by T.W. Budig
ECM Capitol reporter
Michael Undlin of Plymouth peered over his wired-framed glasses at the Senate Judiciary Committee on Thursday (Feb. 21) and admitted he had faced mental health challenges.
Undlin, 57, told the senators that he suffers from post traumatic stress, has felt depressed, anxious, but through an active life style, talks with his wife, sleeping well, has successful dealt with the problem.
“Despite all that,” Undlin said, “if I keep my gun, I’m a criminal.”
Undlin was one of a long list of people appearing before the committee as it took up gun bills — a House committee heard similar legislation earlier this month.
While legislation authored by Senate Judiciary Committee Chairman Ron Latz, DFL-St. Louis Park, a package of get-tough provisions championed by Hennepin County Attorney Mike Freeman and others, drew no opposition, a bill seeking to expand background checks on gun purchases drew intense testimony.
Undlin wasn’t alone in his criticism of Sen. Bobby Joe Champion’s back-ground check bill.
National Rifle Association lobbyist Chris Rager also criticized it for placing a “stigma” on people with mental health issues.
Under Champion’s bill, a provision in state law is changed that has the courts determining whether someone is mentally ill, developmentally disabled or a danger to the public.
Instead, ineligibility for gun possession is expanded to those who have ever been confined for mental illness or hospitalized for the habitual use of controlled substances.
Under such definitions, Rager argued, someone who had been hospitalized for an eating disorder would be ineligible to own a gun.
Law enforcement officials spoke of the need for a close watch.
City of Rogers Police Chief Jeff Beahen spoke of a late 92-year-old World War II veteran, suffering from dementia and convinced that family members were the enemy, applying for a gun permit. Local law enforcement is often aware of people in the community who should not possess guns, he explained. They’re talking about people who have been the subject of multiple police calls — 60, 80 calls, he said.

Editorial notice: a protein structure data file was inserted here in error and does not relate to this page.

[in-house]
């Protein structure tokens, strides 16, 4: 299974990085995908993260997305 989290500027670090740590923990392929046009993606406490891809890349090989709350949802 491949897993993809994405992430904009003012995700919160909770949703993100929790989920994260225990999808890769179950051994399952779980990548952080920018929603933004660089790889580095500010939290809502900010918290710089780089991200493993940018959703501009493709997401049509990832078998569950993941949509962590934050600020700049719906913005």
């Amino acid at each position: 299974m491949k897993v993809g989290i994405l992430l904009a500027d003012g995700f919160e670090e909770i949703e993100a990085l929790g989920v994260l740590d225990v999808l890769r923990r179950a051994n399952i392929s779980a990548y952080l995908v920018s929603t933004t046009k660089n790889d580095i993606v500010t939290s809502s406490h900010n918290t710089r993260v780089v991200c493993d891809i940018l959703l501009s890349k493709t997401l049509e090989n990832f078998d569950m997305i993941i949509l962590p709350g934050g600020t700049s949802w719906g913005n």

A Brooklyn Park police officer spoke of processing a gun permit application to find out the applicant had committed suicide. But committee members, too, expressed concerns over the provisions dealing with mental health issues.
Sen. Julianne Ortman, R-Chanhassen, urged Champion to change the bill. Sen. Barb Goodwin, DFL-Columbia Heights, also expressed uneasiness with the language. Champion, DFL-Minneapolis, indicated he would rework the provision.
Lines were starker on other provisions in the bill, which, among other things, would require private citizens in transferring pistols or semiautomatic military-style assault weapons to do so through a federally licensed firearms dealer. It would allow law enforcement agencies to charge a $25 application fee — a gun owner’s poll tax, one opponent scoffed — and authorizes law enforcement to require applicants to appear in person.
Exemptions for gun transfers between family members.
“We’re getting tired of it,” Gun Owners Rights Alliance Vice President Andrew Rothman said of gun owners being blamed for the problems in the world.
Besides dismissing assertions that 40 percent of gun sales occur without background checks — the number is about 10 percent, opponents argued — Joe Olson, a law professor and Gun Owners Rights Alliance president, styled the legislation as a step closer to gun registration.
“It’s a little clunky at the moment,” Olson said of the perceived mechanisms of registration.
But the pieces are falling into place, he insisted.
Things looked differently to Sami Rahamim, who recalled sending his father a message last fall warning him of a shooting near his business, Accent Signage, but never getting back a reply. Only later, Rahamim learned that his father, Reuven Rahamim, a highly successful businessman, had been shot and killed in a workplace shooting.
“My father lived the American dream but died the American nightmare,” Rahamim said.
Speaking during a committee recess, Latz indicated it unlikely the Senate would agree to an assault weapons ban or ammo clip-size ban that had been debated in the House. The bans are just too controversial, he argued.
“We had little amount of consensus among the citizenry and also among law enforcement,” Latz said.
Bans are best addressed at the federal level, he said. Latz noted the lack of opposition to the provisions championed by county attorneys — he thought a bill he was carrying on “straw” gun purchases could be similarly received. One provision sought by the county attorneys could have juveniles repeatedly caught carrying guns facing charges in adult court.
Another provision prohibits people ineligible to possess a gun from carrying ammunition. Latz’s committee is expected to hold another hearing on gun legislation on Friday (Feb. 22) at noon.
No votes have been taken on the bills, but Latz is setting them aside for possible inclusion into a larger bill.
He expects to bring that final bill back to the committee by the first week of March.